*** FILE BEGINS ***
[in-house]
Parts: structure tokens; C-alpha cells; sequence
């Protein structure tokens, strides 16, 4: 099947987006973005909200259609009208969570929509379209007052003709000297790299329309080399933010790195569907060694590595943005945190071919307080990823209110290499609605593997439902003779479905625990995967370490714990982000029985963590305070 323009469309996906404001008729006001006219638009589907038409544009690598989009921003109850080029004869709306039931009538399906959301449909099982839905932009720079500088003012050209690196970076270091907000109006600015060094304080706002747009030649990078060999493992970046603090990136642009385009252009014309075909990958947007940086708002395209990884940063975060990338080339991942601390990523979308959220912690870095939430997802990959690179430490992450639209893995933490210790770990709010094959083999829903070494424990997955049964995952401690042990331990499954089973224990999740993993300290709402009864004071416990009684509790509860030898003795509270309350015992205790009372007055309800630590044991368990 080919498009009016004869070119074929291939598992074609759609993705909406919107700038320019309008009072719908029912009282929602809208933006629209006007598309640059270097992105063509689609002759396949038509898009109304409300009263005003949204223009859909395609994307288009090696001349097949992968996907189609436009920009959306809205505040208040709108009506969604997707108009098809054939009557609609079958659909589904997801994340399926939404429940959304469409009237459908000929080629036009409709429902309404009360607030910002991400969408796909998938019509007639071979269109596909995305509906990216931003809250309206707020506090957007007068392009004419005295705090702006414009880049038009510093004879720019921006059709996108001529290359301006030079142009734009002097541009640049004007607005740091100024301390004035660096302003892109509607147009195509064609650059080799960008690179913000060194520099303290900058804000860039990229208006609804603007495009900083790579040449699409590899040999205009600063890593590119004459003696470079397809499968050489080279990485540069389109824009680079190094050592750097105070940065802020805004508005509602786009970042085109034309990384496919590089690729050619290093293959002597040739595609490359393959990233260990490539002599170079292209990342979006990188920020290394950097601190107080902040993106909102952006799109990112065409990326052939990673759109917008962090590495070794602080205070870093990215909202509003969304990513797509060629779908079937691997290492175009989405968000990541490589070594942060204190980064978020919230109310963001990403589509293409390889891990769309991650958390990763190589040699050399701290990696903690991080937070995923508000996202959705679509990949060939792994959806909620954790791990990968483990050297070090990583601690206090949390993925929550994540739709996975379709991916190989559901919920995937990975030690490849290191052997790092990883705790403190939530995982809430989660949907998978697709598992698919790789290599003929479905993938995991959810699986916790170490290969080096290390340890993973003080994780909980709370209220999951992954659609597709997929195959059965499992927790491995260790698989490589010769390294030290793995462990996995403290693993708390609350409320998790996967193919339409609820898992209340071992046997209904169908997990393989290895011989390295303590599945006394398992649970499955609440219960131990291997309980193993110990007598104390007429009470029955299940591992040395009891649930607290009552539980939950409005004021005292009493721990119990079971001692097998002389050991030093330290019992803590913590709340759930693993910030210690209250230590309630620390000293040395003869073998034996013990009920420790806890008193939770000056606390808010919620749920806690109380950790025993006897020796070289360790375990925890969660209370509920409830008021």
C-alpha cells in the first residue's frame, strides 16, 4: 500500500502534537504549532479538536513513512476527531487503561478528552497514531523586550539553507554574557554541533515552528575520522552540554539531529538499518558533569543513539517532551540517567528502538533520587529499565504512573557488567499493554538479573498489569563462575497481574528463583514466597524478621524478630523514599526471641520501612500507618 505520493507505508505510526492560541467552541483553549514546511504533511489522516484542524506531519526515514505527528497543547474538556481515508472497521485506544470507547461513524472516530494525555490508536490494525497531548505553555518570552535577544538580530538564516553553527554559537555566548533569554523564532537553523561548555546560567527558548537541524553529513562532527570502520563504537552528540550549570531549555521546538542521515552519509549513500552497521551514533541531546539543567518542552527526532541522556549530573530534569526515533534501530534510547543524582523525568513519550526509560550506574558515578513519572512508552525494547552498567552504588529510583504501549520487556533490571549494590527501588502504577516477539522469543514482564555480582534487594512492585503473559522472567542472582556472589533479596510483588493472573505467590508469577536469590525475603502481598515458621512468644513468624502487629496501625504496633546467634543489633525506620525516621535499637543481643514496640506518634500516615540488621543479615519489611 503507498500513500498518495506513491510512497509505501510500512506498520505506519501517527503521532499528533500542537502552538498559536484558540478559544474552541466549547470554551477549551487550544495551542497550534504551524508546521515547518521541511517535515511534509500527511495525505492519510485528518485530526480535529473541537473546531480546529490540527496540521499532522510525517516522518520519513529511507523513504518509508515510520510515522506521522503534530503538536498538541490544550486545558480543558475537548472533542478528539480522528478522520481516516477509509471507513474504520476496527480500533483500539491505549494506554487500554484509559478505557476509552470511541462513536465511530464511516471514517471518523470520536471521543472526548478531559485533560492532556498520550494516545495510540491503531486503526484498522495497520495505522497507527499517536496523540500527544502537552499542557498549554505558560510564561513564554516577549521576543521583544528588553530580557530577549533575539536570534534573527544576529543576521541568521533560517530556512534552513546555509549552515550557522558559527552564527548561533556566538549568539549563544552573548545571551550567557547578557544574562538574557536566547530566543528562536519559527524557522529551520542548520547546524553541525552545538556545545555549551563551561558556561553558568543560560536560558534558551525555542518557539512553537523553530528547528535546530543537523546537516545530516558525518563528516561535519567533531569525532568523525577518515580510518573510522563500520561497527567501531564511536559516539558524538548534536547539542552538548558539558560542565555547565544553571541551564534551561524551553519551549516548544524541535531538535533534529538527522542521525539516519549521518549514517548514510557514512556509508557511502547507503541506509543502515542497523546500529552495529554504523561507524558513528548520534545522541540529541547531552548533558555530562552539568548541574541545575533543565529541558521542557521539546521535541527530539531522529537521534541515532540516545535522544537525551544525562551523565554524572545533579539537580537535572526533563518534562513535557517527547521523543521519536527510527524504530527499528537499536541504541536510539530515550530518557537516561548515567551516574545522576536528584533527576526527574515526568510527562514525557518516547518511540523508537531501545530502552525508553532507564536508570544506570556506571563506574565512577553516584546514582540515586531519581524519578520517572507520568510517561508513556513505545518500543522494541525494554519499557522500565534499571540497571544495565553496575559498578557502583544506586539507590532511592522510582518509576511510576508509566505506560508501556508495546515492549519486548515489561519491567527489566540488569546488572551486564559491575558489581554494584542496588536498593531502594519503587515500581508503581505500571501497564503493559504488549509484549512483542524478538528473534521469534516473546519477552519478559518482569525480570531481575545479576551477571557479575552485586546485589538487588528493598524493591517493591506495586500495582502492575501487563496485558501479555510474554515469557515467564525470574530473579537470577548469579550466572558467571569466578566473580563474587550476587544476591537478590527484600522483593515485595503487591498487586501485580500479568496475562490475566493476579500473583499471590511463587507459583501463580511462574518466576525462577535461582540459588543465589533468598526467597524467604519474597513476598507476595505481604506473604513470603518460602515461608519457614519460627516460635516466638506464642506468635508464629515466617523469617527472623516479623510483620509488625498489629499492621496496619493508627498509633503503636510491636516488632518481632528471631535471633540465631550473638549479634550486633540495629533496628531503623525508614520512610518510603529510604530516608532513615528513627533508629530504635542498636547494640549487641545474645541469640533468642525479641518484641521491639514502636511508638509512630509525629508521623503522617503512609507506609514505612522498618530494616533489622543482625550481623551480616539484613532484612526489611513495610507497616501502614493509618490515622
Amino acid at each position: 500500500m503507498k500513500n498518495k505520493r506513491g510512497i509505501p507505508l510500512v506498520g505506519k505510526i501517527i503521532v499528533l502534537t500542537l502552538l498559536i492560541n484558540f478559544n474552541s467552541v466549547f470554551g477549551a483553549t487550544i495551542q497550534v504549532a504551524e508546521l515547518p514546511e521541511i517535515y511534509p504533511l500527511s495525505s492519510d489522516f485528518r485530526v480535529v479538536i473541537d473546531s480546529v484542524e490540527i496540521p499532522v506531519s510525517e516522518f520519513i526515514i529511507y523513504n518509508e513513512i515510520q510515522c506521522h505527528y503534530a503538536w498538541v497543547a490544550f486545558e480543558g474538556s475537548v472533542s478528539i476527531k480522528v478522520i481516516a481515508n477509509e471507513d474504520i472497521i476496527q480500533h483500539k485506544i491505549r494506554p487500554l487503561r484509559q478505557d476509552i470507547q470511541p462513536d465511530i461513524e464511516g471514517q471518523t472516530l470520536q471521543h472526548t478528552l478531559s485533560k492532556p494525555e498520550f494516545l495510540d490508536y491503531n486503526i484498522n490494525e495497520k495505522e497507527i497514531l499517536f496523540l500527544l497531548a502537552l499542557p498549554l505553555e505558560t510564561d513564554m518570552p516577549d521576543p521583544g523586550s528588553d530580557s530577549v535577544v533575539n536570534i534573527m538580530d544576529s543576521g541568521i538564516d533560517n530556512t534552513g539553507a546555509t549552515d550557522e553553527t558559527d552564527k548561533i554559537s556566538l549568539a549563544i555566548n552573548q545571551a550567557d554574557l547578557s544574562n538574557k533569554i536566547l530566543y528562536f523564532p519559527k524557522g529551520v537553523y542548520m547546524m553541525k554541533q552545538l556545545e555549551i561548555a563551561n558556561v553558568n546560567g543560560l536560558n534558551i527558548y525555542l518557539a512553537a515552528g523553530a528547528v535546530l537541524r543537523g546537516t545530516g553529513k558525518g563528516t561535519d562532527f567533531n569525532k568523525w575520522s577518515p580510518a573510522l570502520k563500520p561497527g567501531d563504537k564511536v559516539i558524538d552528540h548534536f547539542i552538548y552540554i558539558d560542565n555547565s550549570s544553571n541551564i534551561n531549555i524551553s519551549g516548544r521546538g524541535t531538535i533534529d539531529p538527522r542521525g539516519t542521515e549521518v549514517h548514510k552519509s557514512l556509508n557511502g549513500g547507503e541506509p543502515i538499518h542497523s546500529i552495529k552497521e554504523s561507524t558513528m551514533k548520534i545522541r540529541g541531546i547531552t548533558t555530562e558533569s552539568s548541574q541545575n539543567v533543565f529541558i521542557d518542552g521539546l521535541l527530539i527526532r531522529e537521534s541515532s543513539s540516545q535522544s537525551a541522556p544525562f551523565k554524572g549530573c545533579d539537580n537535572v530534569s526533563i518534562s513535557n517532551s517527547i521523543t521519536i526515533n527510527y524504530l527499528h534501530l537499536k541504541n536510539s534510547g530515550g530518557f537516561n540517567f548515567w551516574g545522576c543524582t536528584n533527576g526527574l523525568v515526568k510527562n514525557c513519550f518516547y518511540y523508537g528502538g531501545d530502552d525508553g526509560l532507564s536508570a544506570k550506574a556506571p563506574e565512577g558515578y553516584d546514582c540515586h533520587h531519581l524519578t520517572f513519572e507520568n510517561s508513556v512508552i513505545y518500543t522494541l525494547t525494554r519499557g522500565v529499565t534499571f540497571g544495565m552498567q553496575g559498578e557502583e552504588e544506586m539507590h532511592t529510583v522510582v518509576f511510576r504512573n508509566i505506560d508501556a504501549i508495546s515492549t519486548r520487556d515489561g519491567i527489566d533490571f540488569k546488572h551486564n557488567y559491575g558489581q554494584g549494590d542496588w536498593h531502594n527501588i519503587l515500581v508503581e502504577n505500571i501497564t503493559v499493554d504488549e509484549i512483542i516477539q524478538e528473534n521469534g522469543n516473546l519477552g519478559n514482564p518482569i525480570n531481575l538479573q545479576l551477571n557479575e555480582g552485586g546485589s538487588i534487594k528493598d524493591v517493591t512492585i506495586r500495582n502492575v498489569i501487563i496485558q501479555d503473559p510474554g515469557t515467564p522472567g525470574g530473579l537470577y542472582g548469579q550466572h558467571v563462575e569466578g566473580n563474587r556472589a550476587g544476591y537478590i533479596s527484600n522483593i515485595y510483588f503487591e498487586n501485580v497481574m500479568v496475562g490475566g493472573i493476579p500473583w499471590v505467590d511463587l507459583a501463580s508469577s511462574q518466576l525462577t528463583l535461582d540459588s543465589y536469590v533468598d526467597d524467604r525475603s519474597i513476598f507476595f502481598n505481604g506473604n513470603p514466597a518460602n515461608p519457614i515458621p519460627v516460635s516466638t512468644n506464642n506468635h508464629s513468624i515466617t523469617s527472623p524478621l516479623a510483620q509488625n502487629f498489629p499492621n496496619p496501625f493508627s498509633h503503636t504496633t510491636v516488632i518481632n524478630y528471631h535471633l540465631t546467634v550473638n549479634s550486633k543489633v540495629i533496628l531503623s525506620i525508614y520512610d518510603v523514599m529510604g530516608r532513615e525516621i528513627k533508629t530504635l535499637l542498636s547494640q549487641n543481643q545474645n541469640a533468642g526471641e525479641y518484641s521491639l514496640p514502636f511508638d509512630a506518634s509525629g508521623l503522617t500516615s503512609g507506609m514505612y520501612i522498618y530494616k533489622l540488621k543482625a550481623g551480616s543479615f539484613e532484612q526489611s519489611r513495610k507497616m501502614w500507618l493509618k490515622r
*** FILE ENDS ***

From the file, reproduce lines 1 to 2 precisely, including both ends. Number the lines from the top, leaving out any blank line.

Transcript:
[in-house]
Parts: structure tokens; C-alpha cells; sequence